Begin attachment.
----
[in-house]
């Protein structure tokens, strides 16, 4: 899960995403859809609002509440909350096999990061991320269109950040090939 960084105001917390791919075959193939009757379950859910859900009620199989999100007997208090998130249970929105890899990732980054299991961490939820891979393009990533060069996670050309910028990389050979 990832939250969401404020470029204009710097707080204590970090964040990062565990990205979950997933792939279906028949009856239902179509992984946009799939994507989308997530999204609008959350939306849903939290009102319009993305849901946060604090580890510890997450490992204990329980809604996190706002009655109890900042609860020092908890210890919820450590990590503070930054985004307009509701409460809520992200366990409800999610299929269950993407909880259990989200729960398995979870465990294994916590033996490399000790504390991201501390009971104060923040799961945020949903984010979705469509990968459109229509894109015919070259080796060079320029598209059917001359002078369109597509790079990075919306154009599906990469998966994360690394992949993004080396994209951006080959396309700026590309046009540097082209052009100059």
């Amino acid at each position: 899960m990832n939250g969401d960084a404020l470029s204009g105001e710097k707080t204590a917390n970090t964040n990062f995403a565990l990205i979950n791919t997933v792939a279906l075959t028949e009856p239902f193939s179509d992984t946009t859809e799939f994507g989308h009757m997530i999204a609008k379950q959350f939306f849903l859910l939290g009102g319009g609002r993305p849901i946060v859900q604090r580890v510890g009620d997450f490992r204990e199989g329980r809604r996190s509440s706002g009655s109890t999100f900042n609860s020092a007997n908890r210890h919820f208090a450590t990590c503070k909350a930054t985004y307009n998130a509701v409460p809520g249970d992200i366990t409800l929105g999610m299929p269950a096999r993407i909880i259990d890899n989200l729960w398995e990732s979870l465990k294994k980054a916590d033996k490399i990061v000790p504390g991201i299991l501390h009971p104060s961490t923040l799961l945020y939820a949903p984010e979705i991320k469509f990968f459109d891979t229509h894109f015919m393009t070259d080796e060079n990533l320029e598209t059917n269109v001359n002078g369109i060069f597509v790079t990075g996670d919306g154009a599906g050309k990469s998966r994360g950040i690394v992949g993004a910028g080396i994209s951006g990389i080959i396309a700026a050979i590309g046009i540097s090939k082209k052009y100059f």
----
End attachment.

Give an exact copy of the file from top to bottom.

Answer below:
[in-house]
């Protein structure tokens, strides 16, 4: 899960995403859809609002509440909350096999990061991320269109950040090939 960084105001917390791919075959193939009757379950859910859900009620199989999100007997208090998130249970929105890899990732980054299991961490939820891979393009990533060069996670050309910028990389050979 990832939250969401404020470029204009710097707080204590970090964040990062565990990205979950997933792939279906028949009856239902179509992984946009799939994507989308997530999204609008959350939306849903939290009102319009993305849901946060604090580890510890997450490992204990329980809604996190706002009655109890900042609860020092908890210890919820450590990590503070930054985004307009509701409460809520992200366990409800999610299929269950993407909880259990989200729960398995979870465990294994916590033996490399000790504390991201501390009971104060923040799961945020949903984010979705469509990968459109229509894109015919070259080796060079320029598209059917001359002078369109597509790079990075919306154009599906990469998966994360690394992949993004080396994209951006080959396309700026590309046009540097082209052009100059």
């Amino acid at each position: 899960m990832n939250g969401d960084a404020l470029s204009g105001e710097k707080t204590a917390n970090t964040n990062f995403a565990l990205i979950n791919t997933v792939a279906l075959t028949e009856p239902f193939s179509d992984t946009t859809e799939f994507g989308h009757m997530i999204a609008k379950q959350f939306f849903l859910l939290g009102g319009g609002r993305p849901i946060v859900q604090r580890v510890g009620d997450f490992r204990e199989g329980r809604r996190s509440s706002g009655s109890t999100f900042n609860s020092a007997n908890r210890h919820f208090a450590t990590c503070k909350a930054t985004y307009n998130a509701v409460p809520g249970d992200i366990t409800l929105g999610m299929p269950a096999r993407i909880i259990d890899n989200l729960w398995e990732s979870l465990k294994k980054a916590d033996k490399i990061v000790p504390g991201i299991l501390h009971p104060s961490t923040l799961l945020y939820a949903p984010e979705i991320k469509f990968f459109d891979t229509h894109f015919m393009t070259d080796e060079n990533l320029e598209t059917n269109v001359n002078g369109i060069f597509v790079t990075g996670d919306g154009a599906g050309k990469s998966r994360g950040i690394v992949g993004a910028g080396i994209s951006g990389i080959i396309a700026a050979i590309g046009i540097s090939k082209k052009y100059f």